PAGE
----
RENO, Nev. – Butterfly populations in California are declining and, in some cases, moving to higher elevations in the Sierra Nevada due to climate change and loss of habitat, according to a study authored by biologist Matthew Forister, a University of Nevada, Reno assistant professor in the College of Science.
"Caterpillars are important herbivores as well as a food source for small mammals and birds," Forister said. "They play a significant role in an ecosystem. Butterflies are used as indicators of the health of the environment worldwide. What's happening here is a globally recognized pattern, though this study is unique in representing North America."
The study, to be published this week in the Proceedings of the National Academy of Sciences, is based on 35 years of data collected by Arthur Shapiro, professor of evolution and ecology at the University of California, Davis, and analyzed by a team headed by Forister, who was also a former doctoral student in Shapiro's lab.
The analysis of the data found that climate has changed over the past three decades, with an increase in both maximum and minimum daily temperatures, shifting some low-elevation butterfly populations to higher elevations.
For example, in recent years the field skipper butterfly seemed to react to global warming by expanding its range from northern California to central Washington State and Idaho. Now it's jumped the Sierra and invaded the western Great Basin, becoming established in California's Sierra Valley, and in the Carson Valley and near Verdi in Nevada. It also has been very responsive to spring temperatures, emerging nearly a month earlier than it did near Sacramento 30 years ago.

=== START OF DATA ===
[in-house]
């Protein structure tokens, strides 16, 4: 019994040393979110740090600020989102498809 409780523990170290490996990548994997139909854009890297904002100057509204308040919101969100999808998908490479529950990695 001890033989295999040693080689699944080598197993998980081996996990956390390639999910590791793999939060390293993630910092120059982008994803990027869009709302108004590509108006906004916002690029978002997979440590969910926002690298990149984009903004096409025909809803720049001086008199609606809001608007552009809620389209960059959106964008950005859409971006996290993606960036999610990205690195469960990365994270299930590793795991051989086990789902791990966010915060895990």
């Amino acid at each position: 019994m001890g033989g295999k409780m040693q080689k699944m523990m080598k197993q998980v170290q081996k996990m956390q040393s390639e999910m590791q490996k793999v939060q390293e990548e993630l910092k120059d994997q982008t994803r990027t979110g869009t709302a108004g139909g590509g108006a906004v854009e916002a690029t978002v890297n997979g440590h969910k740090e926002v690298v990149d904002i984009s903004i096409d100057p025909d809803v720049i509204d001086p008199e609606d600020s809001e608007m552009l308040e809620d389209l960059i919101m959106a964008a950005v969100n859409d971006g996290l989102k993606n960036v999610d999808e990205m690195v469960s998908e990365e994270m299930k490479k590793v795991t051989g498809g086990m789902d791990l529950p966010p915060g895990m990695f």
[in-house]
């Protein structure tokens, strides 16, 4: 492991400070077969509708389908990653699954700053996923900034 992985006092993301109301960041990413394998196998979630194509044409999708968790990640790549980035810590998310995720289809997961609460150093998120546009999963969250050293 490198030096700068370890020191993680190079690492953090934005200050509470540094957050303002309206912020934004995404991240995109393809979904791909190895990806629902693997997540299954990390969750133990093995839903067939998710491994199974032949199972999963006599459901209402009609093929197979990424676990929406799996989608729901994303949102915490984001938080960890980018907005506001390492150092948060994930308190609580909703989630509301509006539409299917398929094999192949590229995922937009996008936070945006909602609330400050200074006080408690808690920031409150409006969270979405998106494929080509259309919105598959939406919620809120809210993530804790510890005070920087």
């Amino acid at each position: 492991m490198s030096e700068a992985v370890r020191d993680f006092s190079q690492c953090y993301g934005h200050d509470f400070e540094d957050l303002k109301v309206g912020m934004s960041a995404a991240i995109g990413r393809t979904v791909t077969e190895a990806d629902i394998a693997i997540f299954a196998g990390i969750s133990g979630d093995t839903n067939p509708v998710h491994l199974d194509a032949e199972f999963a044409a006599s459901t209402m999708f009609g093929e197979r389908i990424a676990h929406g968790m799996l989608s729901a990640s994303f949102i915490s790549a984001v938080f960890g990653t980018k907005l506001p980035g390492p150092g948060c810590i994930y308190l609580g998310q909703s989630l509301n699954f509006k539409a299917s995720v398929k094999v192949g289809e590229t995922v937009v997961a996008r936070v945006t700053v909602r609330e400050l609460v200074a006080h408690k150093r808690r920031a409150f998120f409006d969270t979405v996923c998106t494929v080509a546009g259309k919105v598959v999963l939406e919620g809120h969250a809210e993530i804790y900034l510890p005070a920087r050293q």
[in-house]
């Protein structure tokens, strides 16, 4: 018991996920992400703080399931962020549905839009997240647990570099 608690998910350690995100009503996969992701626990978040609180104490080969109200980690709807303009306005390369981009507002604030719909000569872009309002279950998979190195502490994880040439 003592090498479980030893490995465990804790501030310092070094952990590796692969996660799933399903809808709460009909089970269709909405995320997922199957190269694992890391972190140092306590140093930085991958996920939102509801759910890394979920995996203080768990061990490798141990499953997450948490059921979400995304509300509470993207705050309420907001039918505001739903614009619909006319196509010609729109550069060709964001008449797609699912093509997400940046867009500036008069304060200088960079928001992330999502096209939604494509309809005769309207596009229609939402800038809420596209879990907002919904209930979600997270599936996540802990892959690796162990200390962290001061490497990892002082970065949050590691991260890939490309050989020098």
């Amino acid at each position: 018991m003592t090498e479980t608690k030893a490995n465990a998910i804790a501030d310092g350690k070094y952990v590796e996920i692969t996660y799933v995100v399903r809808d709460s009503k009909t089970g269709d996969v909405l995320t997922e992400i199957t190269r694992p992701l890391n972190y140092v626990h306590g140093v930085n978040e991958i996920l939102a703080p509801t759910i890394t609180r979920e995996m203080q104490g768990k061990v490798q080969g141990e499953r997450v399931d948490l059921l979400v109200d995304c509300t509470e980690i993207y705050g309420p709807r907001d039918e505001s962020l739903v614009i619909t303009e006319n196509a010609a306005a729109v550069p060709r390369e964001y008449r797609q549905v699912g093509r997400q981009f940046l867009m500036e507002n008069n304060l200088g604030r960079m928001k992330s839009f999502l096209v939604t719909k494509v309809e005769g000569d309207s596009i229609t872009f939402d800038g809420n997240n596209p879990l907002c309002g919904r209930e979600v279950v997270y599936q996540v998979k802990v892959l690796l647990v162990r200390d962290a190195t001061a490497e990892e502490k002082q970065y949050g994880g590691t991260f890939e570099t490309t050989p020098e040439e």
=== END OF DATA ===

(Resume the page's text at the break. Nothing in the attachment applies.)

Forister has been working on analyzing the data for more than five years. For the data on butterflies to be meaningful, decades of consistent sampling is required with long-term data sets, he said.
The data are based on biweekly butterfly surveys taken at 10 sites in north-central California encompassing a variety of climates and habitats from sea level to tree line in the Sierra Nevada and including roughly 150 species—the largest data-set of its kind in North America and one of the two largest in the world.
"Art did an unusual thing with his career," Forister said. "He singlehandedly undertook this data collection, on his own, set a regular sampling schedule and held to it for 30-plus years. He had specific questions in collecting this data, but in a way it was impossible to have predicted what would be found after so many decades of data collection."
Using a battery of statistical approaches, Forister, Shapiro and their colleagues found that climate change alone cannot account in full for the deteriorating low-altitude fauna. They used information on land use to demonstrate that the declines also follow conversion of habitat from rural to urban and suburban types.
Their most significant findings:
"It's a one-two punch, and a lot of lowland species are reeling from it," Shapiro said, noting that there has been much less habitat loss in the mountains than in the Central Valley and lower foothills so far.